The government has been hailing the visit by Assistant Secretary-General Rosemary Di Carlo as if some great victory had been achieved. It has been its main talking point since Friday, following the meeting between UNSG Antonio Guterres and President Nicos Anastasiades in New York.

Government spokesman Marios Pelekanos got the ball rolling again on Monday saying DiCarlo would visit this autumn for a fact-finding mission and to keep the Cyprus process alive “despite Turkey’s unacceptable attitude”.

A year ago, on the sidelines of the 2021 UN General Assembly, Anastasiades asked Guterres to appoint a new envoy, following the departure of Jane Holl Lute whose visits over two years, resulted in an informal five-party conference in Geneva in April that year that was a spectacular failure.

In the subsequent 12 months, the UN chief resisted appointing a new envoy despite the regular nagging by the Greek Cypriot side, probably because he didn’t see the point, or because presidential elections were not all that long away. For the Anastasiades administration of course, going into an election where there is no Cyprob movement would be a black mark with some voters.

So, what has suddenly changed in a year to prompt the appointment of DiCarlo? Relations between the two sides have only worsened in the past 12 months, the Turkish Cypriot leader is becoming more hard-line by the day and the Turkish leadership has gone off the rails, especially when it comes to Cyprus and Greece.

On top of that, how does it make sense to appoint a new envoy just four months before a presidential election? Also, what facts will DiCarlo find that have not already been either passed on to Guterres by both leaders last week, been publicly spouted daily by politicians on both sides, or been written about in the media in excruciating detail? And there is also Unficyp monitoring things.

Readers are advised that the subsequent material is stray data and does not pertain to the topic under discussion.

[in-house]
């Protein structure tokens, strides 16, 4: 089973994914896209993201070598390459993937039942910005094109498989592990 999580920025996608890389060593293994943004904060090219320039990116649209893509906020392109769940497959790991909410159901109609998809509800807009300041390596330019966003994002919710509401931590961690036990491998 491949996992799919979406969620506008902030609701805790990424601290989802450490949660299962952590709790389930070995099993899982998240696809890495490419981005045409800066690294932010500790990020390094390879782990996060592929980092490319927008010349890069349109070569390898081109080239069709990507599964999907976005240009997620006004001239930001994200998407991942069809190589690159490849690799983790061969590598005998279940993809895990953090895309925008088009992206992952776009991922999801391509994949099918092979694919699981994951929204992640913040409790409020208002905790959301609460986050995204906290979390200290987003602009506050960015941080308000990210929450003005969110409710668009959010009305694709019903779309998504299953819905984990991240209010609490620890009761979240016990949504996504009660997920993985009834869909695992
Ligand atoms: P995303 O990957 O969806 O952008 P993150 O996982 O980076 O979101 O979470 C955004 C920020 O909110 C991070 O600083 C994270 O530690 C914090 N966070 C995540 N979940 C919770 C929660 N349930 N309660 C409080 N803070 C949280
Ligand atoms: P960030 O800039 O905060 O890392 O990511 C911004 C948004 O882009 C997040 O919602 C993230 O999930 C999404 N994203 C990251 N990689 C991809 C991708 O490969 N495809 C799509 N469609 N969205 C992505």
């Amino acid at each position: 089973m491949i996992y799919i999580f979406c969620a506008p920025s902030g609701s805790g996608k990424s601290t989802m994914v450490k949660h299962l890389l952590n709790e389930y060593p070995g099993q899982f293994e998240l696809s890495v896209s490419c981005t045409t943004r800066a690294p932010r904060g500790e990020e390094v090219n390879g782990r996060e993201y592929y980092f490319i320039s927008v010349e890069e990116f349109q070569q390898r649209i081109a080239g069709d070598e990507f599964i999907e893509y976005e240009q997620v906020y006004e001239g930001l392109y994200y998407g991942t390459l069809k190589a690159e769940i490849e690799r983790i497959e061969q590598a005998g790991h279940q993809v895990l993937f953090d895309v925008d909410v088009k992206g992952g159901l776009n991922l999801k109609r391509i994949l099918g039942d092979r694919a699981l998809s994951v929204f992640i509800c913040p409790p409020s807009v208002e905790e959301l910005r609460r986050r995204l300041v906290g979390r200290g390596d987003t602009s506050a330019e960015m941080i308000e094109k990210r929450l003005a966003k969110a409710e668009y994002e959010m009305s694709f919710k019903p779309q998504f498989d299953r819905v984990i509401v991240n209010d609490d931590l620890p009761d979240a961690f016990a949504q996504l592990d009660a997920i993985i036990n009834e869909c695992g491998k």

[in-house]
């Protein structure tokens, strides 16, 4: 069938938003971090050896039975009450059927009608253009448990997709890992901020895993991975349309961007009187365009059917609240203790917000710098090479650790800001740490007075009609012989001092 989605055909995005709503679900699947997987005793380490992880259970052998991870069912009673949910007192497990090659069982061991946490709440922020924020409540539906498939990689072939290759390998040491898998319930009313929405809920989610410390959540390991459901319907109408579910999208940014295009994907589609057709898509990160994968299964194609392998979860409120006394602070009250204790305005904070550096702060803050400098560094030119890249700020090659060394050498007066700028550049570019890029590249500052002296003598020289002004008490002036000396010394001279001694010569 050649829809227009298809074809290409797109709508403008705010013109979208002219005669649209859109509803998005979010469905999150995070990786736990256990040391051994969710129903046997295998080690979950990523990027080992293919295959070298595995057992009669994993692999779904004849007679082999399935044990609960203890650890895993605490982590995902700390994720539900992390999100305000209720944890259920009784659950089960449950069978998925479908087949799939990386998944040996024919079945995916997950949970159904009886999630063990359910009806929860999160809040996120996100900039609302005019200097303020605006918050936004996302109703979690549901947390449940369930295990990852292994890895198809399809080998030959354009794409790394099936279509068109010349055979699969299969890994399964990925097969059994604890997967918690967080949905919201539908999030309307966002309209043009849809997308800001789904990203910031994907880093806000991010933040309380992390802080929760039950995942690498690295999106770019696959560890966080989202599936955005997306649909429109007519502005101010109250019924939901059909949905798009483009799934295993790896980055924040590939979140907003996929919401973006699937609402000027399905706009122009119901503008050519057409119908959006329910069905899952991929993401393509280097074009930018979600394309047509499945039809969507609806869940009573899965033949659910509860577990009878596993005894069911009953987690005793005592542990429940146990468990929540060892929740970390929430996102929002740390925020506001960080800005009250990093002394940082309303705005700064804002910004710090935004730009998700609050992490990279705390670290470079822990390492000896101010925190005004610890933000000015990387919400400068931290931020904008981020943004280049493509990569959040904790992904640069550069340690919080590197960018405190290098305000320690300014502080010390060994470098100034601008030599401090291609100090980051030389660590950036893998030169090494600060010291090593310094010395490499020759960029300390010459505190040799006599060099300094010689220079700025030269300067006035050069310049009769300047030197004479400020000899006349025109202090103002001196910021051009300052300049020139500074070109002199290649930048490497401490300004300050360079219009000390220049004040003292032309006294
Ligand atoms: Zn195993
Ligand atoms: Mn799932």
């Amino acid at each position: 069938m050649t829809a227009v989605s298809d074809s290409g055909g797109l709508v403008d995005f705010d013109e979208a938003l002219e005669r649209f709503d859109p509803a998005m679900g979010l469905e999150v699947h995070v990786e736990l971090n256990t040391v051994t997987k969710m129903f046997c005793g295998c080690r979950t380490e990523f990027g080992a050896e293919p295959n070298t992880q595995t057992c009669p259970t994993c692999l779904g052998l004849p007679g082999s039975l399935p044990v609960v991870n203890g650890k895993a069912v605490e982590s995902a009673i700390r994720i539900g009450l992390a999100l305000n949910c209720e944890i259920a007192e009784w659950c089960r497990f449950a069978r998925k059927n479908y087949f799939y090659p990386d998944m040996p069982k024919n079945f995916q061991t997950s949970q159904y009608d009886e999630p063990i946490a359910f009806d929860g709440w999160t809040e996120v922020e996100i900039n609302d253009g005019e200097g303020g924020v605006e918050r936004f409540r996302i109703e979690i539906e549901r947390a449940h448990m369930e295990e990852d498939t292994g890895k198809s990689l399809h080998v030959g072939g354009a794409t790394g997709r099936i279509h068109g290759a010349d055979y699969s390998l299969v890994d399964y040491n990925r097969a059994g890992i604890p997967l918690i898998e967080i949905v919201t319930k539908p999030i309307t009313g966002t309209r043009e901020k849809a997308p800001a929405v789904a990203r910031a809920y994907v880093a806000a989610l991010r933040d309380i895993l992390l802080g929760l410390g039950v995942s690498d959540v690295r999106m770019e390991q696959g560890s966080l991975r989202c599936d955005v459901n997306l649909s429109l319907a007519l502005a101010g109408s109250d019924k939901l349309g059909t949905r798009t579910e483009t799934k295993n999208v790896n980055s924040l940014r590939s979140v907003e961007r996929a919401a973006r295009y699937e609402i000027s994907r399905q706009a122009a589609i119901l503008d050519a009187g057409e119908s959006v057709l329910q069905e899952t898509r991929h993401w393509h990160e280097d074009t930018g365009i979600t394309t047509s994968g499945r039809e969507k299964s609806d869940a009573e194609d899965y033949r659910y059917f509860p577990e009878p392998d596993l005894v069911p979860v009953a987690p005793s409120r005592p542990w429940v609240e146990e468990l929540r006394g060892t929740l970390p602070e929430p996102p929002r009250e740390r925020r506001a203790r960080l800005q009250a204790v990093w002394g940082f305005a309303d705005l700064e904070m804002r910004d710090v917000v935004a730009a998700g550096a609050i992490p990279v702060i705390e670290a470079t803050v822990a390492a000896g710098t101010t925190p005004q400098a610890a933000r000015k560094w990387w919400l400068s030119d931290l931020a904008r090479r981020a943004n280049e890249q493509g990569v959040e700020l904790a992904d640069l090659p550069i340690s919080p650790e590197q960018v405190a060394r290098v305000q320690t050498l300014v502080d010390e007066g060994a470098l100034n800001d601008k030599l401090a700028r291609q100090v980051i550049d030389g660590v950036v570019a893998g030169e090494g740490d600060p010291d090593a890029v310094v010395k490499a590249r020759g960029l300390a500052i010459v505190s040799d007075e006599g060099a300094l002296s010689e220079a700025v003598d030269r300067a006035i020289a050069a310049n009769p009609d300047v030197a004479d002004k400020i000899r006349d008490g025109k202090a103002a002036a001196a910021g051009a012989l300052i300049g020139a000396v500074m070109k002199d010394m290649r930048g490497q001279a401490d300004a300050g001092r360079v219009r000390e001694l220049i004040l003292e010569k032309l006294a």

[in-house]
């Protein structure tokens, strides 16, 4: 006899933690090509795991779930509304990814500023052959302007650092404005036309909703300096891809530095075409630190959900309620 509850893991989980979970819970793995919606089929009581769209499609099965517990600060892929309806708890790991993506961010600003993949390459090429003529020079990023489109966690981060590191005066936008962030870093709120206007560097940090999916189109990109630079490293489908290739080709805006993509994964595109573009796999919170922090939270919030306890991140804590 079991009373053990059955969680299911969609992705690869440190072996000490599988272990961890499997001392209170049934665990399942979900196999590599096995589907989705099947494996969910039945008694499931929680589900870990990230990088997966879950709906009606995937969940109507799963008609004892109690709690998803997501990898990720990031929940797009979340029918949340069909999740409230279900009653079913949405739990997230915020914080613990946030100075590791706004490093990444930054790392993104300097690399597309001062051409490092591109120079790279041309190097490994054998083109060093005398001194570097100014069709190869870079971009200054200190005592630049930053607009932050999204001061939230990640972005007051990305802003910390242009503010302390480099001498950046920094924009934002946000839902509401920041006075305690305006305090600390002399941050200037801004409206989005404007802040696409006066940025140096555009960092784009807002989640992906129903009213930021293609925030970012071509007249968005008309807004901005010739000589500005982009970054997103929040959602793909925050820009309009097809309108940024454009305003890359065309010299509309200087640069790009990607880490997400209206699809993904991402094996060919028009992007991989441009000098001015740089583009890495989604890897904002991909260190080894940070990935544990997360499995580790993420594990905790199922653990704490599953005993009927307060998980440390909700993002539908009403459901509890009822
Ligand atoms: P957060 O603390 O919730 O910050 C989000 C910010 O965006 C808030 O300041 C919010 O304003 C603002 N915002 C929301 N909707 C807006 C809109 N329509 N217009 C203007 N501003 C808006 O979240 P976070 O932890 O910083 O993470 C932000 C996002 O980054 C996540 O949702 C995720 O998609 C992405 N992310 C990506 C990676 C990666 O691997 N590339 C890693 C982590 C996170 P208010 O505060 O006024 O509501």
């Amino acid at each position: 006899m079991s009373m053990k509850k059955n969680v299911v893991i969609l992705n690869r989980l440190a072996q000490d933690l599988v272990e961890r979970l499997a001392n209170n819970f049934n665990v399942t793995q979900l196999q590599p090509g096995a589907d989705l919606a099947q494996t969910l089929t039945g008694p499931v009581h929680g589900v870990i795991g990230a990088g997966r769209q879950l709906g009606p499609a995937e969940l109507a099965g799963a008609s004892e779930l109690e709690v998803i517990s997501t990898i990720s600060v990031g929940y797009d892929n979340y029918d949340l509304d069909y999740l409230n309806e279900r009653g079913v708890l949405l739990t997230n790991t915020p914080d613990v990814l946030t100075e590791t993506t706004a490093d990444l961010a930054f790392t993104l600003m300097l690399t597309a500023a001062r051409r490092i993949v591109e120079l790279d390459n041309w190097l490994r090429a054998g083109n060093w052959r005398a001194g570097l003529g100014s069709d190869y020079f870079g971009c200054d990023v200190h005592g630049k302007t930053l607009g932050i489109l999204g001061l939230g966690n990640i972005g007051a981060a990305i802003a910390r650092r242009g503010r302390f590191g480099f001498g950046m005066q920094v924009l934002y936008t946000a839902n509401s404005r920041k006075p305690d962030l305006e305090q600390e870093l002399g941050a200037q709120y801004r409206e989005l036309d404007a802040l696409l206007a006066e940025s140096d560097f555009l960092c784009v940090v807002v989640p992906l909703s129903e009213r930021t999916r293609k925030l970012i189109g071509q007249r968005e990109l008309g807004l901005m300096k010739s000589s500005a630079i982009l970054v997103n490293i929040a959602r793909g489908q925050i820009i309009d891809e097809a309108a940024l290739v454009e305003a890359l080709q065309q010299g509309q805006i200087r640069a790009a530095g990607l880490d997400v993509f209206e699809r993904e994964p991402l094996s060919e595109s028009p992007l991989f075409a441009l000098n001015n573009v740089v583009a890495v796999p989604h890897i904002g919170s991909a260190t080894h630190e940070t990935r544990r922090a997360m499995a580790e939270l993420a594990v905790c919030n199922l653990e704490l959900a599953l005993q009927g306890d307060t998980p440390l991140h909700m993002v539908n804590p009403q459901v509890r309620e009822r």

DiCarlo can find all the facts she needs at a glance without even coming here. If she is looking for common ground to help restart negotiations, the UN must know there are none at the moment as reiterated by Turkish Cypriot leader Ersin Tatar most emphatically on Sunday.

The Turkish side is clear that it will not engage in new talks without recognition and it is no longer interested in a federation. The Greek Cypriot side can say whatever it wants, like Pelekanos’ pointless comment on Monday that “we’re making every effort to convince Turkey to return to the negotiating table” as if that was something that was within our power to do.

The official line on DiCarlo’s visit is to ‘keep the process alive’. Given the facts in evidence, we can’t help but wonder whether it has less to do with ‘keeping the process alive’, because there is no process, and more to do with ‘being seen to keep the process alive’.

At this point there is no justification for appointing an envoy so the UNSG has offered a fact-finding visit by DiCarlo, probably as a concession to Anastasiades. Nothing will come of it.